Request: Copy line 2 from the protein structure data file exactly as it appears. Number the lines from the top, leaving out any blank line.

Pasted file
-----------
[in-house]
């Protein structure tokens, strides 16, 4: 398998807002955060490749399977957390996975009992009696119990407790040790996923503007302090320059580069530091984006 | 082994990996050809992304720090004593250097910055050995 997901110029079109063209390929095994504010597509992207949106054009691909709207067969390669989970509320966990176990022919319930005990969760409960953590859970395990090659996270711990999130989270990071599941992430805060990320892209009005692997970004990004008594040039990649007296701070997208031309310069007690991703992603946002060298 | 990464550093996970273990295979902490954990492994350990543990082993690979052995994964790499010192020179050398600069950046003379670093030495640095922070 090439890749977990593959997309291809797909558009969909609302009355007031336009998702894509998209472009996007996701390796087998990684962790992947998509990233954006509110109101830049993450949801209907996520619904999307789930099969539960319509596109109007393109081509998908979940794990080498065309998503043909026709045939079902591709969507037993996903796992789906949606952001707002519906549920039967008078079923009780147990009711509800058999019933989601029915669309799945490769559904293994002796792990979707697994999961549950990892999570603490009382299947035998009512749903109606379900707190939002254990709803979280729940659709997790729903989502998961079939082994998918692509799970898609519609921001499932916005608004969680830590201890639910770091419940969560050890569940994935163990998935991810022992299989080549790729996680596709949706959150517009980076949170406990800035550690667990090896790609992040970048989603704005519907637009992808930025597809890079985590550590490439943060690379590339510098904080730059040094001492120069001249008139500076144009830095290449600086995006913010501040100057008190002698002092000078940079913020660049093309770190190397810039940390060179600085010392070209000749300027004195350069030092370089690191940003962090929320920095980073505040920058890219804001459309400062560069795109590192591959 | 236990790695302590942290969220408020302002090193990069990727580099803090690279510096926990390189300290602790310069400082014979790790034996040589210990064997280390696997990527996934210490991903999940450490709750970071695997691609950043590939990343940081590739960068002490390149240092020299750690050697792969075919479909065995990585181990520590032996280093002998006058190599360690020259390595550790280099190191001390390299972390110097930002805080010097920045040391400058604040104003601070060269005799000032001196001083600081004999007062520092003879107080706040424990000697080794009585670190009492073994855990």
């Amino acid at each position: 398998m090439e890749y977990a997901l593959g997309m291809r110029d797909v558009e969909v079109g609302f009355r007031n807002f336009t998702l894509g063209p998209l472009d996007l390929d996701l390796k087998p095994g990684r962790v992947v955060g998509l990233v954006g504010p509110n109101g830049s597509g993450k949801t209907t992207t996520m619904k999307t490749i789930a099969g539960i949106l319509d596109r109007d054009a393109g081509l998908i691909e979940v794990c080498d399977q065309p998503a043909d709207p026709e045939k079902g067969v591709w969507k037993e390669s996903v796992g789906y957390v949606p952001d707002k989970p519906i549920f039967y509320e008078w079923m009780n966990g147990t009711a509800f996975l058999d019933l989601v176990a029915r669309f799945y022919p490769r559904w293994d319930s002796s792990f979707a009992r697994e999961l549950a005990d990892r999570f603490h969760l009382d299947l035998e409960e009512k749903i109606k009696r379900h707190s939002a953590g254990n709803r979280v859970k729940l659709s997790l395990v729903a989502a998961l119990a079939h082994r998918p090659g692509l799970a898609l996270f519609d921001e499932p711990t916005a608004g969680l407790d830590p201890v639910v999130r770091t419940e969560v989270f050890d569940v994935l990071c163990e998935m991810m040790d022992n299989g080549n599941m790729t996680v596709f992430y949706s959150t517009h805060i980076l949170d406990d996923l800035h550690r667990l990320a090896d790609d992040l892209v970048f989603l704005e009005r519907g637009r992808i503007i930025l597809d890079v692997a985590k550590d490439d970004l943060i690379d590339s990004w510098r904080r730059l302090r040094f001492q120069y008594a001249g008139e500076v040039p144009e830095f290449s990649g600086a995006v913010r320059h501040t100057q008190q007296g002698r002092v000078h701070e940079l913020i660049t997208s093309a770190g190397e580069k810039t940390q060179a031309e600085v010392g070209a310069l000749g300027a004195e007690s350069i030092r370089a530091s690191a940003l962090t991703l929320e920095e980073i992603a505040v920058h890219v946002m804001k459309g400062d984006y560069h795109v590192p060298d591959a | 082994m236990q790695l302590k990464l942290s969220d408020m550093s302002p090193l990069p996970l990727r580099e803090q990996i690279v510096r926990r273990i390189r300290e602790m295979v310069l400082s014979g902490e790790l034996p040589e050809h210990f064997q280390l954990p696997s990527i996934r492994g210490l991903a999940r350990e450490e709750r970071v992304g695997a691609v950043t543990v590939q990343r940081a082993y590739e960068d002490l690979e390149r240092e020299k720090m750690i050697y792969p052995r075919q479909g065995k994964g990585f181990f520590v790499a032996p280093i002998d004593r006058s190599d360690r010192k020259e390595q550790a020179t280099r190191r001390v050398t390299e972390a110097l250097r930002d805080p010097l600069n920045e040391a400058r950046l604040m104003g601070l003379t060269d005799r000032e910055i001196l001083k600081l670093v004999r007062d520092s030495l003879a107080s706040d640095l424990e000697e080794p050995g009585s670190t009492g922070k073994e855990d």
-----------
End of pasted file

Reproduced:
């Protein structure tokens, strides 16, 4: 398998807002955060490749399977957390996975009992009696119990407790040790996923503007302090320059580069530091984006 | 082994990996050809992304720090004593250097910055050995 997901110029079109063209390929095994504010597509992207949106054009691909709207067969390669989970509320966990176990022919319930005990969760409960953590859970395990090659996270711990999130989270990071599941992430805060990320892209009005692997970004990004008594040039990649007296701070997208031309310069007690991703992603946002060298 | 990464550093996970273990295979902490954990492994350990543990082993690979052995994964790499010192020179050398600069950046003379670093030495640095922070 090439890749977990593959997309291809797909558009969909609302009355007031336009998702894509998209472009996007996701390796087998990684962790992947998509990233954006509110109101830049993450949801209907996520619904999307789930099969539960319509596109109007393109081509998908979940794990080498065309998503043909026709045939079902591709969507037993996903796992789906949606952001707002519906549920039967008078079923009780147990009711509800058999019933989601029915669309799945490769559904293994002796792990979707697994999961549950990892999570603490009382299947035998009512749903109606379900707190939002254990709803979280729940659709997790729903989502998961079939082994998918692509799970898609519609921001499932916005608004969680830590201890639910770091419940969560050890569940994935163990998935991810022992299989080549790729996680596709949706959150517009980076949170406990800035550690667990090896790609992040970048989603704005519907637009992808930025597809890079985590550590490439943060690379590339510098904080730059040094001492120069001249008139500076144009830095290449600086995006913010501040100057008190002698002092000078940079913020660049093309770190190397810039940390060179600085010392070209000749300027004195350069030092370089690191940003962090929320920095980073505040920058890219804001459309400062560069795109590192591959 | 236990790695302590942290969220408020302002090193990069990727580099803090690279510096926990390189300290602790310069400082014979790790034996040589210990064997280390696997990527996934210490991903999940450490709750970071695997691609950043590939990343940081590739960068002490390149240092020299750690050697792969075919479909065995990585181990520590032996280093002998006058190599360690020259390595550790280099190191001390390299972390110097930002805080010097920045040391400058604040104003601070060269005799000032001196001083600081004999007062520092003879107080706040424990000697080794009585670190009492073994855990």